The dramatic revelations that Facebook users’ personal data was potentially misused by political advertising firm, Cambridge Analytica, has troubling implications for consumer privacy that will become ever-more complicated when the GDPR rules come into effect on May 25, 2018. Here are my initial takeaways:
- The markets care about privacy and data protection – as of Monday evening, Facebook lost almost $35 billion in market value.
- Even under the current regulatory framework (pre-GDPR) this is likely a serious breach of EU privacy law. The UK’s Information Commissioner is currently pursuing a warrant to access Cambridge Analytica’s servers to understand how the data was processed or deleted. Facebook executives have been summoned to provide an in-person explanation before the UK government, with similar demands by the U.S. Congress likely to follow.
- Facebook and Cambridge Analytica’s actions would likely breach several provisions of the GDPR, including requirements to:
- Process personal data fairly and in a transparent manner
- Not process beyond the specified, explicit, and legitimate purpose for which the personal data was collected
- Demonstrate that consent to the processing was given (where consent is used as the basis for processing)
- Notify individuals whose data was not collected directly (i.e. Facebook friends whose data was scraped by Cambridge Analytica) of, amongst other things, the identity and contact details of Cambridge Analytica and the purposes of the processing.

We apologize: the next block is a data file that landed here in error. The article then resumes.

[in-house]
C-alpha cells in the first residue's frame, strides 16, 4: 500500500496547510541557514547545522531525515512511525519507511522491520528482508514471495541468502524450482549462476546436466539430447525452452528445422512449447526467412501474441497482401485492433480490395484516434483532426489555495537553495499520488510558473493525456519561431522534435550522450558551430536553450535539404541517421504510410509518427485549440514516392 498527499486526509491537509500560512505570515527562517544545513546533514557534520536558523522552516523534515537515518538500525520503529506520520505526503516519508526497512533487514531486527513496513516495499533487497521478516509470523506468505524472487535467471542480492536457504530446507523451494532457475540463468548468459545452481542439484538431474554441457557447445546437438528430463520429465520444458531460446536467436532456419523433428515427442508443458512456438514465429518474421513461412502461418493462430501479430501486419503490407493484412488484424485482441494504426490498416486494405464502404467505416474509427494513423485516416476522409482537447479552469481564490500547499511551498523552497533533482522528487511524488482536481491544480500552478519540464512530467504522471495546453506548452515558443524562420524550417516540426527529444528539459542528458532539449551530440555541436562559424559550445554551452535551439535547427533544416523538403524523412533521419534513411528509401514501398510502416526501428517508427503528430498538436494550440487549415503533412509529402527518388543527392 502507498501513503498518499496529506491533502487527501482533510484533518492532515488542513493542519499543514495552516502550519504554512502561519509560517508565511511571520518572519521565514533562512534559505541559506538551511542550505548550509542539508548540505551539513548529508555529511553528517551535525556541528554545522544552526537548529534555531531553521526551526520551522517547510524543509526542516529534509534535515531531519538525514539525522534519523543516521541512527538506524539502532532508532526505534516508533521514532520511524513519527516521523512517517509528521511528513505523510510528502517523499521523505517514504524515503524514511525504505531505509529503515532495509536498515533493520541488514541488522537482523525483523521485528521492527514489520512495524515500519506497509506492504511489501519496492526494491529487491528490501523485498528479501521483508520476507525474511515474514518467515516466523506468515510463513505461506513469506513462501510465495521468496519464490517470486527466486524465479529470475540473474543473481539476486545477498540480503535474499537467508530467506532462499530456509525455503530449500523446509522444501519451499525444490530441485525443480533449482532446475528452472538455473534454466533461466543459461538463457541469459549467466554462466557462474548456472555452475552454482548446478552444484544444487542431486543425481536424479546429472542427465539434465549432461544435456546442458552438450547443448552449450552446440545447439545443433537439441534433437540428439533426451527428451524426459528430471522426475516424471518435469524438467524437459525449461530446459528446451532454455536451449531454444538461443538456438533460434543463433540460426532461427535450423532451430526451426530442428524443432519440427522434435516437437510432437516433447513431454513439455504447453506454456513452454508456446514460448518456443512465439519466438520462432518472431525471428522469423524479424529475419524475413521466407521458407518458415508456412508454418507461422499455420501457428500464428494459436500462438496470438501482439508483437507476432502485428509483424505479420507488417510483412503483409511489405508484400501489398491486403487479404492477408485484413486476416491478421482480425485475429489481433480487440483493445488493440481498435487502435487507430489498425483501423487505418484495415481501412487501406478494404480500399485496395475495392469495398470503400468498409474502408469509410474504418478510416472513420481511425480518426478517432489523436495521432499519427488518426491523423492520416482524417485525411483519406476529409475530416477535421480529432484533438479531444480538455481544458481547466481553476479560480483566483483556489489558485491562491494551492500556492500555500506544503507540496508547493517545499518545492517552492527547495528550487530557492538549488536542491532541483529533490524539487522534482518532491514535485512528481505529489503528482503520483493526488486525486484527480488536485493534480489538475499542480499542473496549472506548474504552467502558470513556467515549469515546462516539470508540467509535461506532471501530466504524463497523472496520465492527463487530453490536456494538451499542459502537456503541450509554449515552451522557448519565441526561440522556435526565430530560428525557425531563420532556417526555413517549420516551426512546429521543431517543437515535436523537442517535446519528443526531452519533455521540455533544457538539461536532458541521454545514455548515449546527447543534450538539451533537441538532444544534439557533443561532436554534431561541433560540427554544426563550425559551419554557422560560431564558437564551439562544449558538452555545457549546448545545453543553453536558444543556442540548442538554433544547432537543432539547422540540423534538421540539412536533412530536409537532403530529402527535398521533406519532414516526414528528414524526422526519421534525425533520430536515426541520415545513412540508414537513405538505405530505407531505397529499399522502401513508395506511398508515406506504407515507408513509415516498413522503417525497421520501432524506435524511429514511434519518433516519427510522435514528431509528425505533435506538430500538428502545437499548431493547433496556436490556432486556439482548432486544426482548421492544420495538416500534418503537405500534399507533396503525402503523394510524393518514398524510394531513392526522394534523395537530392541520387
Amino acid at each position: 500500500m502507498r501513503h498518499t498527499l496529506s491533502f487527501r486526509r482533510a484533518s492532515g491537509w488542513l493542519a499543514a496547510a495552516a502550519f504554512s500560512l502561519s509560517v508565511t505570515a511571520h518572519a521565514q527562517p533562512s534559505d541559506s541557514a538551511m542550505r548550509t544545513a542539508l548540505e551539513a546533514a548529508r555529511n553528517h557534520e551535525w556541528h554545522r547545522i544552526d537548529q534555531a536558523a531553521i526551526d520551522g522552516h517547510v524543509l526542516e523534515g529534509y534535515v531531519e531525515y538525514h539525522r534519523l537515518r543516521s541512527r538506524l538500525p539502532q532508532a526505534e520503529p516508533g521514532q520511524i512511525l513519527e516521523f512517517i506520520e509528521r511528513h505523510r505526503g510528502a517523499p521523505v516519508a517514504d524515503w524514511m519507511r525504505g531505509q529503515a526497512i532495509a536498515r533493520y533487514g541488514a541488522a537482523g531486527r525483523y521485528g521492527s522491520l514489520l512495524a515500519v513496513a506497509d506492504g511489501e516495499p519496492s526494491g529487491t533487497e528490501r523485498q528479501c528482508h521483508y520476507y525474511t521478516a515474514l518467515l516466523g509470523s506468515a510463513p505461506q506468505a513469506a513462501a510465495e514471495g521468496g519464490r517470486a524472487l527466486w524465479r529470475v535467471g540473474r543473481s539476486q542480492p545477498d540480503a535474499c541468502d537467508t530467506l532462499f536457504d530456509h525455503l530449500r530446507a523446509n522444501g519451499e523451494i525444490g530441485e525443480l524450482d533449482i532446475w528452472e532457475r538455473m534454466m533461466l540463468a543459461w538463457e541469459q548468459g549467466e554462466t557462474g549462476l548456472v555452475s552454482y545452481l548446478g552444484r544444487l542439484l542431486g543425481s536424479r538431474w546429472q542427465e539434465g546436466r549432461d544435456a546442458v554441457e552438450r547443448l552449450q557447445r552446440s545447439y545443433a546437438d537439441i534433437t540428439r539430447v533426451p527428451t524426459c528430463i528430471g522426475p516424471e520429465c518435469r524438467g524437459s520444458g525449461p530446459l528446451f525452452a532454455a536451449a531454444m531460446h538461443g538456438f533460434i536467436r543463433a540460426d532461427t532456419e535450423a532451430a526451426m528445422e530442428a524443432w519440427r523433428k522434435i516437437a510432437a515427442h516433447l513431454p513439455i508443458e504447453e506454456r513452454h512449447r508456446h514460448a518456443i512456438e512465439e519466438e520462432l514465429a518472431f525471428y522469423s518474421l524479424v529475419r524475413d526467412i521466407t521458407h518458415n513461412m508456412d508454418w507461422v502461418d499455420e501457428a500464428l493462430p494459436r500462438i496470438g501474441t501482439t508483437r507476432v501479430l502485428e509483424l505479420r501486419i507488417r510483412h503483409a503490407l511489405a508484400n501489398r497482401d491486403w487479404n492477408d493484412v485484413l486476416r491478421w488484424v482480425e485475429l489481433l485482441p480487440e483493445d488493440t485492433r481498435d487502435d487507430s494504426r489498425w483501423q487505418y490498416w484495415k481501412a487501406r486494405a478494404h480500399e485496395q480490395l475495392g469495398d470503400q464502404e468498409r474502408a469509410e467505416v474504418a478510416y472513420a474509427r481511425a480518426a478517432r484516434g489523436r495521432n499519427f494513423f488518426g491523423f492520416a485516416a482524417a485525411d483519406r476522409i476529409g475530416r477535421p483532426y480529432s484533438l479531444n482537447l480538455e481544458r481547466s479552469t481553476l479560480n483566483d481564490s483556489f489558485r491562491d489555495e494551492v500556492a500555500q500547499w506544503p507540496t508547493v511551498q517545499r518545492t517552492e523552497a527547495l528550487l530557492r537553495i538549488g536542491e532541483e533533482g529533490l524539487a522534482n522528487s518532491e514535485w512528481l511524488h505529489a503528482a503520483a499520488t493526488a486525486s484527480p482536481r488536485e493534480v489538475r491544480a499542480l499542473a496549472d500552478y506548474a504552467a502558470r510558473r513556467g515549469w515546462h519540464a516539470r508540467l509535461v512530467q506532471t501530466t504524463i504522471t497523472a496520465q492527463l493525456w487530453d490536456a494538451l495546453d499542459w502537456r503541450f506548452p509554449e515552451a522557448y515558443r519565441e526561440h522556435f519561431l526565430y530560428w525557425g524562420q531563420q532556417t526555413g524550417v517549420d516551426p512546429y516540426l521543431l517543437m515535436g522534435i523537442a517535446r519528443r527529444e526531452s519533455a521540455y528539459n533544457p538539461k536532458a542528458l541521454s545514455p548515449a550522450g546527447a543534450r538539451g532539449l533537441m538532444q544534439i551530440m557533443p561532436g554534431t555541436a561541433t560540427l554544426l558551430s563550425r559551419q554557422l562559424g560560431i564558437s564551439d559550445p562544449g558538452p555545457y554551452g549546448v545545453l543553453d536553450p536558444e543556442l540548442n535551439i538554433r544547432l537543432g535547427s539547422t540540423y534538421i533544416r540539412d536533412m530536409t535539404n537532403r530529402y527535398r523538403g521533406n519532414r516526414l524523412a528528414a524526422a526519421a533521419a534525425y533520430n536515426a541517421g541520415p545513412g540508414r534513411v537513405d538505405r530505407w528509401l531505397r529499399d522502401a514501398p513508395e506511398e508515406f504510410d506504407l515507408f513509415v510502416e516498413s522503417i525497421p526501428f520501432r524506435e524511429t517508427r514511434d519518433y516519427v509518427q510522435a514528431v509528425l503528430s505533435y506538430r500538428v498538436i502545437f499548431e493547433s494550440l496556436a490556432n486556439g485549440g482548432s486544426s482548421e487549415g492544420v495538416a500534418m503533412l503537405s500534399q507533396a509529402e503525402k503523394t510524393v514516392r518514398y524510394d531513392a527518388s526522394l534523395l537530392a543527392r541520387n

- The definition of personal data in the EU is significantly broader than in the US, and would include the type of data obtained by Cambridge Analytica (including personality traits, ‘likes,’ and user identities). Arguments that the data accessed by Cambridge Analytica is not personal data under US law will not likely be upheld pursuant to the EU’s definition of personal data.
- Had this processing of personal data been discovered after May 25, Facebook and Cambridge Analytica would likely face significant enforcement actions and fines under GDPR. Maximum fines under GDPR are the greater of Euro 20MM, or 4% of annual global revenue.
Both the US and EU will be conducting investigations as both jurisdictions try to uncover the facts surrounding this serious privacy issue. We will post updates as developments occur.